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into competition and confliction, or when the justling, deprivation, and destruction of the weaker capitalists shall be brought under the power of universal, instead of partial, action.

In the second instance, Dr. Bowring having to address the House of Commons on the principle of free trade, and having to dilate on the consequences that are entailed upon a nation, when a special branch of its trade has to be abandoned, by reason of the commodity of which the trade consists, being introduced from another nation, and made to take the place of the home-manufactured commodity, has not scrupled to admit that injury does and must result on account of the competition, confliction, and destruction of trade thus brought about. The case adduced by him was that of the trade in cotton-manufactured goods of India having been supplanted by the cotton-manufactured goods of England. Dr. Bowring truly described this course of trade, of competition, and confliction, as having the charaeter of civil warfare, eventuating in the destruction of the weaker party. In the passage which I have before quoted, he says:

"The condition of the man who has to compete with a cheaper, better, or more rapid mode of production, must be deteriorated. The national good cannot be purchased but at the expense of some individual evil. No advance was ever made in manufactures but at some cost to those who were in the rear; and of all discoveries, the power-loom is that which most directly bears on the condition of the hand-loom weaver. He is already beaten out of the field in many articles; he will infallibly be compelled to surrender many more.

"I hold, Sir, in my hand, the correspondence which has taken place between the Governor-General of India and the East India Company, on the subject of the Dacca hand-loom weavers. It is a melancholy story of misery, as far as they are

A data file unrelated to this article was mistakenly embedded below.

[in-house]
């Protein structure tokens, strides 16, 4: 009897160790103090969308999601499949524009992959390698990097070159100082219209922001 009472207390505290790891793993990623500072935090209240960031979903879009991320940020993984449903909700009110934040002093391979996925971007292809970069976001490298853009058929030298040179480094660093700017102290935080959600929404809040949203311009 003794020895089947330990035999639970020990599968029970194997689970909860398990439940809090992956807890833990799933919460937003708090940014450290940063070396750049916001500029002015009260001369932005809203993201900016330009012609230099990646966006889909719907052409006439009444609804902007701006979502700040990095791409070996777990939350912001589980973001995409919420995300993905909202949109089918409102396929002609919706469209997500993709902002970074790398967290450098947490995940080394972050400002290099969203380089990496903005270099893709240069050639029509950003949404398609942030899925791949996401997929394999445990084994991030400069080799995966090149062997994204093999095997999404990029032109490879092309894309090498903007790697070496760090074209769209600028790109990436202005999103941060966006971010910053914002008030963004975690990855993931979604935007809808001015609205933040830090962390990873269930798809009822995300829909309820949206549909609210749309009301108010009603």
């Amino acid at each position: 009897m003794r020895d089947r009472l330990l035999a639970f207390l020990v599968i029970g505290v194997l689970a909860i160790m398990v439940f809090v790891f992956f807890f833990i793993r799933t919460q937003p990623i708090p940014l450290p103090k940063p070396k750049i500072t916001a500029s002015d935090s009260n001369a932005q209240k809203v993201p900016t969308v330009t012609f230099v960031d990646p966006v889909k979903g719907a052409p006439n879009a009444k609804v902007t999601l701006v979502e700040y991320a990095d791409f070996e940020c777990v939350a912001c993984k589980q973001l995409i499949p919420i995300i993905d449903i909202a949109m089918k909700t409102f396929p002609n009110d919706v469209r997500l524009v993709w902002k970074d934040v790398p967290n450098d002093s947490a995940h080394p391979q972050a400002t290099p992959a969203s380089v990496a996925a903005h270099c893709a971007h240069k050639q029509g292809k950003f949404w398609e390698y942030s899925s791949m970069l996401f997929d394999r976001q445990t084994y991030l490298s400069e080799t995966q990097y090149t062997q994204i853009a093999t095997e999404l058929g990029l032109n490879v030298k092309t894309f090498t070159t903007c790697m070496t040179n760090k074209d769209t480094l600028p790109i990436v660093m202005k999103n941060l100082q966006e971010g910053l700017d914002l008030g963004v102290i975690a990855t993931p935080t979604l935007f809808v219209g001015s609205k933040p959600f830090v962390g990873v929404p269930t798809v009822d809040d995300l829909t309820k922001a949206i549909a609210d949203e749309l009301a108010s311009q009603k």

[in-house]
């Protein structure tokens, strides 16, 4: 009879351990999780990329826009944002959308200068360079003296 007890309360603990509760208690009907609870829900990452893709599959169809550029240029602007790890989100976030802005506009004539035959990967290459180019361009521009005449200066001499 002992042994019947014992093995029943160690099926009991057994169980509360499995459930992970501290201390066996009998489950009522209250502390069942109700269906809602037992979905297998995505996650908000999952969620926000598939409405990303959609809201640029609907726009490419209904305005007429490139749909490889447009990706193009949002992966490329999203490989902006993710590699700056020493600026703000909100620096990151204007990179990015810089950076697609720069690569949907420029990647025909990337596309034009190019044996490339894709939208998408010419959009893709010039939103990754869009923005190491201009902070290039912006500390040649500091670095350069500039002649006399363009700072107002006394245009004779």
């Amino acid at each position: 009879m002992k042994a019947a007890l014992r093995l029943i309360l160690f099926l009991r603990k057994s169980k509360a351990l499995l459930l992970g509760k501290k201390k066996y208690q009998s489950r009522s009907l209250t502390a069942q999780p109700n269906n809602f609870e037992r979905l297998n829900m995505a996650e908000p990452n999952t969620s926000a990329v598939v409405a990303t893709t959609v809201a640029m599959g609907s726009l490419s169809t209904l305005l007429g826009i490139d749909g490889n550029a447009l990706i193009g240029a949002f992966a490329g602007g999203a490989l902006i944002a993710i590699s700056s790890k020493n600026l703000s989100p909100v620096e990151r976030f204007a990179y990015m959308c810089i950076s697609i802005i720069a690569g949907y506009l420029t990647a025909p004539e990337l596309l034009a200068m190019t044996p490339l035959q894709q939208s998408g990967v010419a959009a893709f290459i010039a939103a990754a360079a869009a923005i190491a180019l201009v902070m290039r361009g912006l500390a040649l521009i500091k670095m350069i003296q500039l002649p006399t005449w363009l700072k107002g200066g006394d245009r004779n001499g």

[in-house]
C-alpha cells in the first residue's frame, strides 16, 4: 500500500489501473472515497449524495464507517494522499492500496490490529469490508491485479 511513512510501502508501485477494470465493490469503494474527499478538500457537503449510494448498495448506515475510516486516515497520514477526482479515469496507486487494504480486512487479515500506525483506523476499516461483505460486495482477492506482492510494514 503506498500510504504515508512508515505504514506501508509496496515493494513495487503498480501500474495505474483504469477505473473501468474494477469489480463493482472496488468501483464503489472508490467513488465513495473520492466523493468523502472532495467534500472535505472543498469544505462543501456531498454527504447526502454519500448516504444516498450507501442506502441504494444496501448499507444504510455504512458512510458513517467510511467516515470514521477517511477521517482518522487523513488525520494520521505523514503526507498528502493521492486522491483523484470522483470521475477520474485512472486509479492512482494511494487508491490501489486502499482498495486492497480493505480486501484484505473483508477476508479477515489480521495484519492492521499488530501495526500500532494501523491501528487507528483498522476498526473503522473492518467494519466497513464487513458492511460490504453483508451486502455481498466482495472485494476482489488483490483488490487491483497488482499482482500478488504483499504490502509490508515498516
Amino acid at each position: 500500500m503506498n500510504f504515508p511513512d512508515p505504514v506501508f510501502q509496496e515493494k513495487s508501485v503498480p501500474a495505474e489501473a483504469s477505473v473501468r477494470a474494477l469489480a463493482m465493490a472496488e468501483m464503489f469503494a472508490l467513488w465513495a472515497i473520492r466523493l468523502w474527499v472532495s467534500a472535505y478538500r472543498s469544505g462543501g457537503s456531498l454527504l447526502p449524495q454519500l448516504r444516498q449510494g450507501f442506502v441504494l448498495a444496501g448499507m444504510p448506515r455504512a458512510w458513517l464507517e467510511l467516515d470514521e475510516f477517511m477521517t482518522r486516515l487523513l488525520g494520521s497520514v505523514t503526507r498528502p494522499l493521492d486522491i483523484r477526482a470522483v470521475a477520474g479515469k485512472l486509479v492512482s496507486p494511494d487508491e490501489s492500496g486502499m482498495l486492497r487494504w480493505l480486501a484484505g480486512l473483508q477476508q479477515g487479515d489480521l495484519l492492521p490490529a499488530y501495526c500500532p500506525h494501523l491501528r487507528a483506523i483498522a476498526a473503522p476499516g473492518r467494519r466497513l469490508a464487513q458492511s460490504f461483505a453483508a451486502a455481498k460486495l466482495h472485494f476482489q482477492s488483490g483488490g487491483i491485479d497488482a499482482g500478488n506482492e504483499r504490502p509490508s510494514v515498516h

concerned, and as striking an evidence of the wonderful progress of manufacturing industry in this country. Some Some years ago the East India Company annually received of the produce of the looms of India to the amount of from 6,000,000 to 8,000,000 pieces of cotton goods. The demand gradually fell to somewhat more than 1,000,000, and has now nearly ceased altogether. In 1800, the United States took from India nearly 800,000 pieces of cottons; in 1830 not 4000. In 1800, 1,000,000 pieces were shipped to Portugal; in 1830, only 20,000. Terrible are the accounts of the wretchedness of the poor Indian weavers, reduced to absolute starvation. And what was the sole cause? The presence of the cheaper English manufacture, the production by the powerloom of the article which these unhappy Hindoos had been used for ages to make by their unimproved and hand-directed shuttles. Sir, it was impossible that they could go on weaving what no one would wear or buy. Numbers of them died of hunger; the remainder were, for the most part, transferred to other occupations, principally agricultural. Not to have changed their trade was inevitable starvation. And at this moment, Sir, that Dacca district is supplied with yarn and cotton cloth from the power looms of England. language of the Governor-General is,